The New York Times
reports on a series of deep budget cuts to help California, which is some $24 billion in the red, deal with its’ ongoing financial woes.
"In a special election on May 19, voters rejected a batch of measures on increasing taxes, borrowing funds and reapportioning state money that were designed to close a multibillion-dollar budget gap." In response, Gov. Arnold Schwarzenegger has proposed measures to make up the difference. The New York Times reports that, if enacted by the Legislature, such measures "would turn California into a place that in some ways would be unrecognizable in modern America: poor children would have no health insurance, prisoners would be released by the thousands and state parks would be closed. Nearly all of the billions of dollars in cuts the administration has proposed would affect programs for poor Californians, although prisons and schools would take hits, as well."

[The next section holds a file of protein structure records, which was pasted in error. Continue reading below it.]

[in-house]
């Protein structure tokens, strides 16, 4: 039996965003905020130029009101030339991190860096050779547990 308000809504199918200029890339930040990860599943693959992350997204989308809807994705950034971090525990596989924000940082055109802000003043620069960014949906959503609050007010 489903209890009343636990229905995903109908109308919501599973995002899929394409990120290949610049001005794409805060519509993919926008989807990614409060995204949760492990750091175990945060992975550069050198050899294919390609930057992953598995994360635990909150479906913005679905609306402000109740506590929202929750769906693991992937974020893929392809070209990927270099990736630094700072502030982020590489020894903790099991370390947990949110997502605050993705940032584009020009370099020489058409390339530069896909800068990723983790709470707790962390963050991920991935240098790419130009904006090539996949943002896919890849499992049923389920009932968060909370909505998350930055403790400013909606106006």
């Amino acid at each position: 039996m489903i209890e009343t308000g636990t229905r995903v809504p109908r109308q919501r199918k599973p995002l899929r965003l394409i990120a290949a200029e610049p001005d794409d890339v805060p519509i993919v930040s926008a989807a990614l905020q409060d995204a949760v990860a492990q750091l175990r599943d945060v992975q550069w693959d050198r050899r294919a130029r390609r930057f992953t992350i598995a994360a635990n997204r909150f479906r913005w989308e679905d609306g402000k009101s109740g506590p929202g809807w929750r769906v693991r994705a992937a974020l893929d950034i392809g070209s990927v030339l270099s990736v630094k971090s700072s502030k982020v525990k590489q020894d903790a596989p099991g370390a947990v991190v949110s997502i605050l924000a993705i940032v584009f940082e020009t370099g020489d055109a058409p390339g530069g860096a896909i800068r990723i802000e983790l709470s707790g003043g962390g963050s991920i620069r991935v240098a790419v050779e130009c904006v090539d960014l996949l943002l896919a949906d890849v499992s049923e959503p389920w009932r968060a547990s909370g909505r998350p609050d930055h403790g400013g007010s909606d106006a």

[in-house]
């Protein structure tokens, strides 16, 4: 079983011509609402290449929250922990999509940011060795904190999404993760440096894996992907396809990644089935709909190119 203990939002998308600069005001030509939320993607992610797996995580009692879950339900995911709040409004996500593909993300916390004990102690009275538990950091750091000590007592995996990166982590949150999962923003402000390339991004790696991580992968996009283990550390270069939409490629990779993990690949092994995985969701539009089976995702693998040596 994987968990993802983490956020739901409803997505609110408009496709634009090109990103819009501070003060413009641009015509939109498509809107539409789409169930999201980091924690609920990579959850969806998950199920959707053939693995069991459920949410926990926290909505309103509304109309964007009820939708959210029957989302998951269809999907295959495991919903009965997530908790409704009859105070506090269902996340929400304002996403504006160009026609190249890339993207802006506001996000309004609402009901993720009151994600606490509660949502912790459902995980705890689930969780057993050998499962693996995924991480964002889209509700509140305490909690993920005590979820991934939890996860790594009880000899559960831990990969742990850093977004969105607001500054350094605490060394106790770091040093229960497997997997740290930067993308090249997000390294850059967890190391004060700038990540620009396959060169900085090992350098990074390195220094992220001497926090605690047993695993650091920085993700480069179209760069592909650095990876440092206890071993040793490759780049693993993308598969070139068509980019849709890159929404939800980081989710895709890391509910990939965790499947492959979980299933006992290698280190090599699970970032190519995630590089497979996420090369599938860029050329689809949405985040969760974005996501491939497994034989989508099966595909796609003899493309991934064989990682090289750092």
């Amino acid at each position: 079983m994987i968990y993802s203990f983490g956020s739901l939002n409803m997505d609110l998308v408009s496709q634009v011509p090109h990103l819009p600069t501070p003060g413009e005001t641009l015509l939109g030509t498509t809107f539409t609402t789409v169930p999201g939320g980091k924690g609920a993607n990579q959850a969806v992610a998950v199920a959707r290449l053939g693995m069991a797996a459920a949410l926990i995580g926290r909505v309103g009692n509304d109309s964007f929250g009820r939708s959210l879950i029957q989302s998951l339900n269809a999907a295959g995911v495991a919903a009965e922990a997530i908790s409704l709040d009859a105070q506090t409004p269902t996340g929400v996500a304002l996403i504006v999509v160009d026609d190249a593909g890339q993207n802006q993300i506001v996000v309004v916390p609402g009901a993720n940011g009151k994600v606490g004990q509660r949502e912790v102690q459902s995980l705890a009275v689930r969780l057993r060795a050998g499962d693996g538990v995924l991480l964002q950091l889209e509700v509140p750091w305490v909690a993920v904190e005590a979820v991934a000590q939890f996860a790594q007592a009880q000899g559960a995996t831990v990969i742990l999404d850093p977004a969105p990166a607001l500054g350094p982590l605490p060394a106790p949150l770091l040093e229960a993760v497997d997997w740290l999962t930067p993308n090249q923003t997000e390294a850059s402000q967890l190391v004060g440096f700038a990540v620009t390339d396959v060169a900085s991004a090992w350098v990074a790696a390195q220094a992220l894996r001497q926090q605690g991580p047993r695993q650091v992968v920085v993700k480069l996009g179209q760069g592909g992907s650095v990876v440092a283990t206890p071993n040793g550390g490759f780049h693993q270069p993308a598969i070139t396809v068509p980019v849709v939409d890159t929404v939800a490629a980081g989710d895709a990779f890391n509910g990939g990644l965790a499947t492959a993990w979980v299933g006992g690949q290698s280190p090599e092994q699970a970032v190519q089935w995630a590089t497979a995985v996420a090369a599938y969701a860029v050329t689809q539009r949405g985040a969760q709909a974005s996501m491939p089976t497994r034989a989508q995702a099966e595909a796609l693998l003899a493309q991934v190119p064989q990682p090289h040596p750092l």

Schwarzenegger "is threatening to eliminate the Healthy Family Program, the state’s health insurance program that covers over 900,000 children and is financed with state and federal money, as well as the state’s main welfare program, known as Cal-Works, which provides temporary financial assistance to poor families and a caregiver for the severely disabled." The New York Times reports: "Some of the proposed cuts are clearly saber rattling on the governor’s part, but there is a nervous acceptance among lawmakers, advocates for the poor and outside budget experts that the state is out of money and time."
"If lawmakers sign off on closing the health insurance program for children whose families make too much to qualify for Medicaid, California would be the first state in the nation to close the popular program," The New York Times reports about the program known as CHIP . "With the cuts to Medicaid, the state would probably increase its number of uninsured people by nearly 2 million, the California Budget Project says." The New York Times also notes: "The Democratic-controlled Legislature has been uncharacteristically silent on most of the cuts, most likely because lawmakers know that tax increases are not politically palatable, that huge cuts in some form are in the offing no matter what, and that any program they wish to spare will quite likely have advocates among their ranks" (Steinhauer, 5/30).